Tom Clan Generational Poem

China ěr chāng yǒu yán sì jié kāi wén yì guāng zōng chuán shì zé yuǎn jìn běn lì dào lóng jī shàn jiā guó zhòng xué yè guǎng chéng fāng
Tom Clan Generational Poem Wall Scroll

爾昌友延嗣捷開文裔光宗傳世澤遠晉本立道隆積善家國重學業廣成芳 is the Tom Clan Generational Poem. If you are interested in this poem, you probably already know the meaning, so for now we'll forgo including a translation.

Serenity Prayer

China shàng dì cì wǒ píng jìng qù jiē shòu wǒ suǒ bù néng gǎi biàn de wǒ yǒng qì qù gǎi biàn wǒ suǒ néng gǎi biàn de bìng wǒ zhì huì qù fēn biàn zhè liǎng zhě
Serenity Prayer Wall Scroll

上帝賜給我平靜去接受我所不能改變的給我勇氣去改變我所能改變的並給我智慧去分辨這兩者 is the serenity prayer, as used by many 12-step programs and support groups.

In Chinese, this says:
God grant me the serenity to accept the things I cannot change, the courage to change the things I can, and the wisdom to know the difference.

Serenity Prayer

Japan kamisama ha watashi ni kaeru koto no deki nai mono o ukeireru odayaka sa to kaeru koto no dekiru yuuki to sono chigai o shiru kenmei sa o ataeru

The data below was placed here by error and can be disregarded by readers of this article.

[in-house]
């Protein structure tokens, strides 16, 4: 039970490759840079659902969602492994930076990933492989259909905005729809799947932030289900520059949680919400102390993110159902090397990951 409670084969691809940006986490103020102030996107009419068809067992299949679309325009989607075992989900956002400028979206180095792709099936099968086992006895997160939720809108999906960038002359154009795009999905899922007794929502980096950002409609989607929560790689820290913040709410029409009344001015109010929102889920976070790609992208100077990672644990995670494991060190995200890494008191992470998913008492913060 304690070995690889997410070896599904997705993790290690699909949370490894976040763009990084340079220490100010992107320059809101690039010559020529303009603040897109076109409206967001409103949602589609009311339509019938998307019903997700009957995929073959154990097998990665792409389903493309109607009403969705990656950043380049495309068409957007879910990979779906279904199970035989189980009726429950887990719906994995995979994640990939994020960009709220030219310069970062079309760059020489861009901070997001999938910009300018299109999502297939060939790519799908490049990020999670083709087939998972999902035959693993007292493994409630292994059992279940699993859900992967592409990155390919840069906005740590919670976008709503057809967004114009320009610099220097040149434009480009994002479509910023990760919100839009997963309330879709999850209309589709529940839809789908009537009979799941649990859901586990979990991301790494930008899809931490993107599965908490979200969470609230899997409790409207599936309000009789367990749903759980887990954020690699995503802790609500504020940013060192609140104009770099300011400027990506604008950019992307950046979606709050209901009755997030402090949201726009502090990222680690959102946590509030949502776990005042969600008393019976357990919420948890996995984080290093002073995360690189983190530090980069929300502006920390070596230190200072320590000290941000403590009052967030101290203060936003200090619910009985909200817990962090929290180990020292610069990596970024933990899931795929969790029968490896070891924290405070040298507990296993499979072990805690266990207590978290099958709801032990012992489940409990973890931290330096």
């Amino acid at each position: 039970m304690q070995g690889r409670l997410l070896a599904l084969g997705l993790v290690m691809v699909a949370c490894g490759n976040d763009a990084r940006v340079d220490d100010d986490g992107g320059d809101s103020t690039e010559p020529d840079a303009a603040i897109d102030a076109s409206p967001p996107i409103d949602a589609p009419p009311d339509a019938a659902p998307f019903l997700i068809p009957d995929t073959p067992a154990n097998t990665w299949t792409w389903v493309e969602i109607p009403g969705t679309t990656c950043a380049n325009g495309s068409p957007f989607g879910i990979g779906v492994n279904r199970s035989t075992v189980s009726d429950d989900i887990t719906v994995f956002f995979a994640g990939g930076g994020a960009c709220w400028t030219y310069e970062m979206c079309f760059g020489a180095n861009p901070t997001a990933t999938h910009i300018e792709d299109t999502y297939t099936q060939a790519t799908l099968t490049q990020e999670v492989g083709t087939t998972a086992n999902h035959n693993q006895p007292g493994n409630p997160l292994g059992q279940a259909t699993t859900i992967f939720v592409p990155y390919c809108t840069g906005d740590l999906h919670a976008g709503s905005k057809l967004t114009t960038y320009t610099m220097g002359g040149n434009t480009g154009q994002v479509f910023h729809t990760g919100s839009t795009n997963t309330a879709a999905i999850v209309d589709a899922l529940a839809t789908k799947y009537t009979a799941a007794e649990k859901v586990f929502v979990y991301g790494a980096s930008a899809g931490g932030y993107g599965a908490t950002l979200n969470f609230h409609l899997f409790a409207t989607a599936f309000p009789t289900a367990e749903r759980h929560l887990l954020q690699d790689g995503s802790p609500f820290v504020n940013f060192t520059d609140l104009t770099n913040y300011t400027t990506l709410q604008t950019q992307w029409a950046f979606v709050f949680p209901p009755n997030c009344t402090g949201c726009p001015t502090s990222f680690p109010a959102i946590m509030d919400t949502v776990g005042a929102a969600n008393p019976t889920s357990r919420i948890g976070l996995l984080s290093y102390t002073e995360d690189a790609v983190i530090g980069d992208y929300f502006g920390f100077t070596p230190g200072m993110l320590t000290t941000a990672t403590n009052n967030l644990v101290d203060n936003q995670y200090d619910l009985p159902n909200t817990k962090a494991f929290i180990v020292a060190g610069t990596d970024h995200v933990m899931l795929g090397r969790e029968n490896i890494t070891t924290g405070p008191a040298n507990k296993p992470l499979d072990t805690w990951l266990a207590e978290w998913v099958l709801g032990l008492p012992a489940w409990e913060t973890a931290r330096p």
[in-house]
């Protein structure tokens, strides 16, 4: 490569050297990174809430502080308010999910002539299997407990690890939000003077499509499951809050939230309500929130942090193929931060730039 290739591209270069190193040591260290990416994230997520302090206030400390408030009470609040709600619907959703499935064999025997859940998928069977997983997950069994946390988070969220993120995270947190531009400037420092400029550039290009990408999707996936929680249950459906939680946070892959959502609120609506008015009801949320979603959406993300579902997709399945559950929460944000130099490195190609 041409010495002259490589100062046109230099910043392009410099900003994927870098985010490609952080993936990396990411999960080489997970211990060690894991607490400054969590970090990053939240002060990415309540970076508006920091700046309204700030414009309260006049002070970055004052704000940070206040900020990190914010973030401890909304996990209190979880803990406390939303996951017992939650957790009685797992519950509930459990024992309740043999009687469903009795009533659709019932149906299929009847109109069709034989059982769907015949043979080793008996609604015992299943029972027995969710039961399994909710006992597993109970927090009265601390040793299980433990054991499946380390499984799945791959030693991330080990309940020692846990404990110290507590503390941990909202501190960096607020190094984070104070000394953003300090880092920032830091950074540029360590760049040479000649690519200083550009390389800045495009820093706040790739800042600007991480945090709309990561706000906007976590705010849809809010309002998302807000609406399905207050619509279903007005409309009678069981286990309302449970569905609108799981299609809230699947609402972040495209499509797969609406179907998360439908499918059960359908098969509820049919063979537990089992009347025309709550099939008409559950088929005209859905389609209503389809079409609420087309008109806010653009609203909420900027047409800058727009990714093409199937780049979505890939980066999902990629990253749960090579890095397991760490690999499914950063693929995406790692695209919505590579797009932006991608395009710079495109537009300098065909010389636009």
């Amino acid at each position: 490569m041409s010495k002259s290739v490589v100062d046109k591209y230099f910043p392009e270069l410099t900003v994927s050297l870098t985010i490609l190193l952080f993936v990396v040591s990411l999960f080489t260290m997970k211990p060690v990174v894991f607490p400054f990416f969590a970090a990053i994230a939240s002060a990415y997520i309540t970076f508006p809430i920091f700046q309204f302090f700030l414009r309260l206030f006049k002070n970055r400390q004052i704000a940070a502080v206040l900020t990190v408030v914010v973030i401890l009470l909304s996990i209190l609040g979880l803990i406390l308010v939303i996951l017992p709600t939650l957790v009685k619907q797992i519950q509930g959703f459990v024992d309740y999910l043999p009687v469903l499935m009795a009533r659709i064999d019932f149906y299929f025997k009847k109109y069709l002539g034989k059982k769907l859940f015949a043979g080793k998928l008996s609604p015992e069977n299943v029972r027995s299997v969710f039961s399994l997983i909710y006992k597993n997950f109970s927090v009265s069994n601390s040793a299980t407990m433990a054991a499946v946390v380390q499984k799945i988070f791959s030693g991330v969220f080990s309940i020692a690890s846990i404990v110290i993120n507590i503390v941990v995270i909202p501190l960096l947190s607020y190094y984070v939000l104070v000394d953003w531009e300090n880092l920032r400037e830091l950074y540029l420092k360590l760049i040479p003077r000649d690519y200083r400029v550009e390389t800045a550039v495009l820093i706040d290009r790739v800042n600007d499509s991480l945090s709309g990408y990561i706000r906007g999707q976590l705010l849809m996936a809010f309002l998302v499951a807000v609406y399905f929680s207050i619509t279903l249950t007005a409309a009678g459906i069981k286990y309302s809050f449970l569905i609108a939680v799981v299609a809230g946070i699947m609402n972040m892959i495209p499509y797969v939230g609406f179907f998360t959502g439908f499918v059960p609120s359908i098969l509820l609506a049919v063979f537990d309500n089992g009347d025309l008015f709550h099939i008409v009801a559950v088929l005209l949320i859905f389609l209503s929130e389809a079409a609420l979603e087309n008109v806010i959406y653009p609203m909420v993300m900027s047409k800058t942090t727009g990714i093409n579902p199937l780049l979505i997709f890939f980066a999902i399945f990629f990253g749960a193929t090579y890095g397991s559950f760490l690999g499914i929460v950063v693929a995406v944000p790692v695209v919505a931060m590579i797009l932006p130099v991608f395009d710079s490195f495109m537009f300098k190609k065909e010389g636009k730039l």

Serenity Prayer Wall Scroll

神様は私に変える事の出来ない物を受け入れる穏やかさと変える事の出来る勇気とその違いを知る賢明さを与える is a Japanese version of the serenity prayer, as used by many 12-step programs and support groups.

In Japanese, this says:
God grant me the serenity to accept the things I cannot change, the courage to change the things I can, and the wisdom to know the difference.

Note: Because this selection contains some special Japanese Hiragana characters, it should be written by a Japanese calligrapher.

The following table may be helpful for those studying Chinese or Japanese...

Title CharactersRomaji(Romanized Japanese)Various forms of Romanized Chinese
Changing Oneself
Self Reformation
自己改革ji ko kai kaku